It is fun getting allllllllllllllllllllll that candy.  It is a holiday for kids.  OK — now that I am writing about it, I am sort of getting into it.  Reminiscent of popcorn balls (if someone gave my kid one of those–it would go right in the trash).  I remember having to go through my candy as a kid in the 80’s and look for candy with razor blades in them because of it happening and being warned either at school to check my candy or from the news.  I am now the adult who wants to give kids pencils and apples.  Practical and healthy.  But I probably will opt for Reese’s Peanut Butter Cups and Peanut M & Ms (my favorite candy).  I’d give Snow Caps if they came in mini boxes.  Those are my favorite movie candy.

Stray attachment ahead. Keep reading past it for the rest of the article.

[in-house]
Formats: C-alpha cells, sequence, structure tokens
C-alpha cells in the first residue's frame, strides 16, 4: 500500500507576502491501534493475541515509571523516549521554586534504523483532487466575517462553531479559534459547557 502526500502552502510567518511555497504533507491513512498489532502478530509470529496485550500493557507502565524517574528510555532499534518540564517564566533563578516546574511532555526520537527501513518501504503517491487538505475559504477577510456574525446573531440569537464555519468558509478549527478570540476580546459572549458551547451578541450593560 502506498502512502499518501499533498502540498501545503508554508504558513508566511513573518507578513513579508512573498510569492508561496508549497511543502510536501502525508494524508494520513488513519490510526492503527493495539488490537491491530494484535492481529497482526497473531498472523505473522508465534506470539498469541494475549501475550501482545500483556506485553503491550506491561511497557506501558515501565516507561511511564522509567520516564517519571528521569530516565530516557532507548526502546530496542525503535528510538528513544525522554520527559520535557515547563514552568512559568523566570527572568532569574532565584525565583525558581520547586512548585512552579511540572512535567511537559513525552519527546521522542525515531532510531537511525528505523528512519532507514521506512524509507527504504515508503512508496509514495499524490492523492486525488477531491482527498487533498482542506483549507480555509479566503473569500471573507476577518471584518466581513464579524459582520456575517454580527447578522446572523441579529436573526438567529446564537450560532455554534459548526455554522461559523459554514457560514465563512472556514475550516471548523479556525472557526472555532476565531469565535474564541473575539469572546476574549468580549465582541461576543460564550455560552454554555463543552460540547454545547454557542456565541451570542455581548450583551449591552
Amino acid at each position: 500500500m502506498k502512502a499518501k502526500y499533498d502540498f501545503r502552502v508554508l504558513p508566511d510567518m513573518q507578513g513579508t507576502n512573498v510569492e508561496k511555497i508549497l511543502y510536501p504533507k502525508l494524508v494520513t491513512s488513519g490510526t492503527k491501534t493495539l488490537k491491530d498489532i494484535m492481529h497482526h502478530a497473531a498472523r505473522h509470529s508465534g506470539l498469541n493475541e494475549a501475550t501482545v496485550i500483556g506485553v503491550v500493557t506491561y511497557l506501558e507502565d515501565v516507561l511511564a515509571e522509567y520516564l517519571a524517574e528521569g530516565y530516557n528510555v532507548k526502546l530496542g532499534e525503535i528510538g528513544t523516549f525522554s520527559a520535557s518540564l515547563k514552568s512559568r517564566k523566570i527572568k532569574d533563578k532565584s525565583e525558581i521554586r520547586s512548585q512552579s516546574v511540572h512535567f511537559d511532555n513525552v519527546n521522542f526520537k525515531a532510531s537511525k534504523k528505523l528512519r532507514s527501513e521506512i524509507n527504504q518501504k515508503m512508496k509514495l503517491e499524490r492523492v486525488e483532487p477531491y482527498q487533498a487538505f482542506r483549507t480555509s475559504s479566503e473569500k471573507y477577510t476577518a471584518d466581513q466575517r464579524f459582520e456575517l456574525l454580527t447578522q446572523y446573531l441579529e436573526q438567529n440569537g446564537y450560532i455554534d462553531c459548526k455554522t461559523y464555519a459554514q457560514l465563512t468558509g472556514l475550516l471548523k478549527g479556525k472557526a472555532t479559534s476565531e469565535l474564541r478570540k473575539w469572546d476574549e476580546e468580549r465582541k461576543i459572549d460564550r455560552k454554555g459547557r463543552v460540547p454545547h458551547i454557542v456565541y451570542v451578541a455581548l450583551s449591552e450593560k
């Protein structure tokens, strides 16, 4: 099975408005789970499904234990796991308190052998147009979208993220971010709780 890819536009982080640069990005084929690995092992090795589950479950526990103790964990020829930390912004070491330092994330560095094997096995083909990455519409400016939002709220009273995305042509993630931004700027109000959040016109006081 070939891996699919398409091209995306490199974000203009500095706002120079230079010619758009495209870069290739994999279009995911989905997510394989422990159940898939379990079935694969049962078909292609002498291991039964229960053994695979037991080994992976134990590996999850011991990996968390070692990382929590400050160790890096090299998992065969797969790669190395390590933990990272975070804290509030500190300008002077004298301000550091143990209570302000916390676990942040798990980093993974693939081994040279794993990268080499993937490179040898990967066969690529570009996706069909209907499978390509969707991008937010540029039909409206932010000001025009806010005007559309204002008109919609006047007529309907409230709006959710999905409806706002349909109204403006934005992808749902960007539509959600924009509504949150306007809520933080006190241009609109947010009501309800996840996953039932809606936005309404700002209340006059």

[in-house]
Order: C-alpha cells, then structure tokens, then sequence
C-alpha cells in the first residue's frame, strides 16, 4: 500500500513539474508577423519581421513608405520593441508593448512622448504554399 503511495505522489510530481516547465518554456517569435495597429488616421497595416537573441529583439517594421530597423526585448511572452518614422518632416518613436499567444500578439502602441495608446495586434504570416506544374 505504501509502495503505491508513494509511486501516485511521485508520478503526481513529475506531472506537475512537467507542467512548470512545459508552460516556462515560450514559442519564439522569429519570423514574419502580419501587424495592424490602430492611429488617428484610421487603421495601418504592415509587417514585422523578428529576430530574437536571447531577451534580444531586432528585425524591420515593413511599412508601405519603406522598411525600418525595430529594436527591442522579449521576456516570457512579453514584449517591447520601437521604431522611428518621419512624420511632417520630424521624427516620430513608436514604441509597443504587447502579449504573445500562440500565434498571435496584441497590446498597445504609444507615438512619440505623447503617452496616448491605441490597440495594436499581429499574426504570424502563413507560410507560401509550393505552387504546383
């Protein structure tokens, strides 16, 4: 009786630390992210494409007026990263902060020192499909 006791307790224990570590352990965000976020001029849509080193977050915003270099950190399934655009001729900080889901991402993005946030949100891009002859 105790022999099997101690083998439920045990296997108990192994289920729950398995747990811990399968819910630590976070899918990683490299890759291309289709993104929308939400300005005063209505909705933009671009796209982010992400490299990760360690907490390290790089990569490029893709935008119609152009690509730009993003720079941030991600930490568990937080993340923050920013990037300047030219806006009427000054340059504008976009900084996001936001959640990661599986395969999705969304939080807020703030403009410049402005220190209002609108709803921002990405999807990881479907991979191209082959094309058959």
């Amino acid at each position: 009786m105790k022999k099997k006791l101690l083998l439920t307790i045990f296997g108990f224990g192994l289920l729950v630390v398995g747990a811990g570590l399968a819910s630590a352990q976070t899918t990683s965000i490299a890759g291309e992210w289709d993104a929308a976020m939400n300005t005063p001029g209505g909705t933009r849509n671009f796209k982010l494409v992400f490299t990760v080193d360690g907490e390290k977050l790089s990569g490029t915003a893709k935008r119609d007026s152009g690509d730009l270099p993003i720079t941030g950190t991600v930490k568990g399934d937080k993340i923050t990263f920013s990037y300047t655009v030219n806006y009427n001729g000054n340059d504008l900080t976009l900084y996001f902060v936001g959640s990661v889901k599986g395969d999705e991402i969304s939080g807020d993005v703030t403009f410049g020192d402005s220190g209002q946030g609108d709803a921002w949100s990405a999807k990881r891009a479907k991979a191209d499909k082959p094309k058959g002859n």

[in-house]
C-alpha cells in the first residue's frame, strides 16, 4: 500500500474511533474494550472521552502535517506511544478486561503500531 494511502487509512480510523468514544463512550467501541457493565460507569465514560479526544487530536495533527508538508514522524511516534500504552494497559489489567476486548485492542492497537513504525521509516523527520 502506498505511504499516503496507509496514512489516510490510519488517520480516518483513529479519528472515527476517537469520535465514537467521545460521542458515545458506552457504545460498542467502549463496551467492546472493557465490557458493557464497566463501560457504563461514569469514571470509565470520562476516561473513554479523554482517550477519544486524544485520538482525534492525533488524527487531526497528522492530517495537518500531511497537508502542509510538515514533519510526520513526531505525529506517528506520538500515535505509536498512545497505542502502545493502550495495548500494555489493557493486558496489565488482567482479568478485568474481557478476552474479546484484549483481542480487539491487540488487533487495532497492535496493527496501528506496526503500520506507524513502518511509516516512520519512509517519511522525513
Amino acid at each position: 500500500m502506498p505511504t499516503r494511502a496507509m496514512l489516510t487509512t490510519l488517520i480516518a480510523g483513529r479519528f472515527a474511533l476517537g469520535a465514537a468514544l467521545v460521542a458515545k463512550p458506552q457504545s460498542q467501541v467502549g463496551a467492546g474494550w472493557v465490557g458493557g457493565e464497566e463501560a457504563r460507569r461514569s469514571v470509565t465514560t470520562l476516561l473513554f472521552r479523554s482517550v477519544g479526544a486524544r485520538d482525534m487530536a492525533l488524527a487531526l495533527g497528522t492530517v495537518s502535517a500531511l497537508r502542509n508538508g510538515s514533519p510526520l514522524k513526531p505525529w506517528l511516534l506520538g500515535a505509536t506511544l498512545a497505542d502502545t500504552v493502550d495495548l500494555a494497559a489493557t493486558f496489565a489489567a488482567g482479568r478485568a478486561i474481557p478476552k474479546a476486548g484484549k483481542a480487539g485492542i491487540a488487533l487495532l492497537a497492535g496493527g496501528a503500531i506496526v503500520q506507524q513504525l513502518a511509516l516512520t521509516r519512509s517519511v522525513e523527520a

I have already devoured the Kit-Kats I bought (and the Starbursts).  I have vowed to lose 20 pounds.  But most likely I will gain 20 pounds with Halloween, Thanksgiving, and Christmas around the bend.

“Trick or Treat”

Here is a kale bouquet!

ha ha

Anyway, Happy Halloween. We still have to get our pumpkins to carve and costumes.  I don’t dress up to give out candy, nor do I decorate my house.  I usually go to another neighborhood — in search of the big candy bars! ha ha

Be safe. No popcorn balls unfortunately   Gone are the days of knowing and trusting your neighbors.  We live in a different time now.  I do remember how much fun it was to go off alone with my friends trick-or-treating as a kid.  I think I will escort Ben until he goes to college.  Just kidding.

Ben did not like this costume. This is a photo from his 1st Halloween. We opted for a striped onesie with a lion hat instead.

Maybe sophomore year in high school I will just follow him around in a car.